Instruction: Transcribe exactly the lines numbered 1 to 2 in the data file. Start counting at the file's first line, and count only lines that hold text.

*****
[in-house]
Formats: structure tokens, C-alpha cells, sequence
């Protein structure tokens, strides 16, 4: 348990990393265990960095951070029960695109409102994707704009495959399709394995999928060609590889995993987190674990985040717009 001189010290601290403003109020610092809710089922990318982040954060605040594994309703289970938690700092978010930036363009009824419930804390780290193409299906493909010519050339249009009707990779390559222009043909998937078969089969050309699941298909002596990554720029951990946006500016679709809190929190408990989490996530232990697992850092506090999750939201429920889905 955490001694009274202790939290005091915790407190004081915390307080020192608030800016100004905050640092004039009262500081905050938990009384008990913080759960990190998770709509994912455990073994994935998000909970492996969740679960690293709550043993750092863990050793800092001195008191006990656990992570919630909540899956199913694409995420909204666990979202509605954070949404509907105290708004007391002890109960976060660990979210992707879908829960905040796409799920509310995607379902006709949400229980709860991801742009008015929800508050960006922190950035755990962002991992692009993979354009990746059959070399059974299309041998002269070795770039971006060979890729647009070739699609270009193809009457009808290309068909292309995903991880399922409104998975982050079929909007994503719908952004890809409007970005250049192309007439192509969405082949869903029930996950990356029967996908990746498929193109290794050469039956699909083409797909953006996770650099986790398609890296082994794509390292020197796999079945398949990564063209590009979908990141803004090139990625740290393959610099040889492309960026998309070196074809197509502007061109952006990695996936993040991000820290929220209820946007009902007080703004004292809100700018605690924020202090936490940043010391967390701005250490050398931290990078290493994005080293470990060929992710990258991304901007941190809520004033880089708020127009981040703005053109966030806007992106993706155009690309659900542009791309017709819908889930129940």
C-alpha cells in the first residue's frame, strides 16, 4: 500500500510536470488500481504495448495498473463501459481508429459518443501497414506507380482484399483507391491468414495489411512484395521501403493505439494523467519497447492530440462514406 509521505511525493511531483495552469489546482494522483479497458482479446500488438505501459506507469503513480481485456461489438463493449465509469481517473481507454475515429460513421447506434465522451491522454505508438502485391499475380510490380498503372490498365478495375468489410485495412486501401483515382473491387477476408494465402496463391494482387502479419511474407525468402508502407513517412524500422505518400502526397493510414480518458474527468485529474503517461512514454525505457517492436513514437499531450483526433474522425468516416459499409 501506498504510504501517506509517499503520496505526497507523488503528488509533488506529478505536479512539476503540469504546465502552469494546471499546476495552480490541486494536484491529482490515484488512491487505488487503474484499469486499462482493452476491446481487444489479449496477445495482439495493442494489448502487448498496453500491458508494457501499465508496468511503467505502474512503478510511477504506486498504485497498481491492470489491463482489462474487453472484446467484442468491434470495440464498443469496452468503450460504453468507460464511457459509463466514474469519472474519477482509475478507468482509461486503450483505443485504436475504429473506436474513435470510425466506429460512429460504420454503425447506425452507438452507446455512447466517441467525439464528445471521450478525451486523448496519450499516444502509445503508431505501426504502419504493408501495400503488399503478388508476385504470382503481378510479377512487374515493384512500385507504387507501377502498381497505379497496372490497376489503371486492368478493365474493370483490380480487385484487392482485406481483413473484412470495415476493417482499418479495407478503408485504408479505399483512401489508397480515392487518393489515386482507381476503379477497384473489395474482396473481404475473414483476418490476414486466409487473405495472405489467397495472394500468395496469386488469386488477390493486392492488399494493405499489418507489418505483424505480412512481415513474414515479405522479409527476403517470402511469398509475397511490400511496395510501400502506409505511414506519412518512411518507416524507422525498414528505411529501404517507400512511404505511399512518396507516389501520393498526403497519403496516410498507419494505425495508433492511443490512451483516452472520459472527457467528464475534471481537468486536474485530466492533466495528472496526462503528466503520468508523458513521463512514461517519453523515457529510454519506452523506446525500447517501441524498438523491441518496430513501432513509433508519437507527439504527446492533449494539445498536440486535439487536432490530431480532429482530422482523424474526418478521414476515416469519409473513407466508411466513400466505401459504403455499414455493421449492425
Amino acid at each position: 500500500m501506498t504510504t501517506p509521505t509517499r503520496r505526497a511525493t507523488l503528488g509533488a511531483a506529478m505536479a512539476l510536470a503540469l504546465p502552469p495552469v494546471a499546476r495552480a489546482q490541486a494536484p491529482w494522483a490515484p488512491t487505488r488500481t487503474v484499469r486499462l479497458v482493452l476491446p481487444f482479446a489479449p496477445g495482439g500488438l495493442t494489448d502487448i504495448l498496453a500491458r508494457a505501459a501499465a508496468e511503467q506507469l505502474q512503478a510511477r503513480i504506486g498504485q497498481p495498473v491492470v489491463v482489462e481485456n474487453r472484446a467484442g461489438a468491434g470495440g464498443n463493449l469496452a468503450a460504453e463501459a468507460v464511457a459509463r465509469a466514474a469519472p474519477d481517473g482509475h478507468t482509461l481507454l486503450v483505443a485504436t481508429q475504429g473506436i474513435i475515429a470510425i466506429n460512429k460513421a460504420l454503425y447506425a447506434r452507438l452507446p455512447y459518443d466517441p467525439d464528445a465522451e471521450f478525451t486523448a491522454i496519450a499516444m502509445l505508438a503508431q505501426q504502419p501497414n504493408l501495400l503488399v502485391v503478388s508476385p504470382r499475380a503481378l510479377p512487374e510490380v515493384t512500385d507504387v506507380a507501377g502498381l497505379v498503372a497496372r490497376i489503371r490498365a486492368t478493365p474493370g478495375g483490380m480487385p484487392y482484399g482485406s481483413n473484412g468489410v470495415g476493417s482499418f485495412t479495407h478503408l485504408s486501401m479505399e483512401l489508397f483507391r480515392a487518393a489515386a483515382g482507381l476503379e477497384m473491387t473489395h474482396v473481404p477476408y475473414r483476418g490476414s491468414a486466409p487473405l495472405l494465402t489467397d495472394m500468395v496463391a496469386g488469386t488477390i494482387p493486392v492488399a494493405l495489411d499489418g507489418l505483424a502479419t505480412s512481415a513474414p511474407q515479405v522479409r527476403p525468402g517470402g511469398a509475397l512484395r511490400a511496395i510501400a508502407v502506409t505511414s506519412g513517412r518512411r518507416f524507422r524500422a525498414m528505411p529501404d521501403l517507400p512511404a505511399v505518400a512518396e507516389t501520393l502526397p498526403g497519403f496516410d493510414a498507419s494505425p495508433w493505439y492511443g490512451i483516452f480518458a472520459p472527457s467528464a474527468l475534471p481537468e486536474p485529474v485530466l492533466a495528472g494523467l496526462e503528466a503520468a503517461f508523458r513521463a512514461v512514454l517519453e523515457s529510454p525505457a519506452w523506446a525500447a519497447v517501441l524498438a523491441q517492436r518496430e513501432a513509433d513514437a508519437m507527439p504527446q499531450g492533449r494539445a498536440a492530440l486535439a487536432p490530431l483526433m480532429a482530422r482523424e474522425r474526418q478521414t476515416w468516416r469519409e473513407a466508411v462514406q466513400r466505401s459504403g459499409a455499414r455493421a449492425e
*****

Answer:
[in-house]
Formats: structure tokens, C-alpha cells, sequence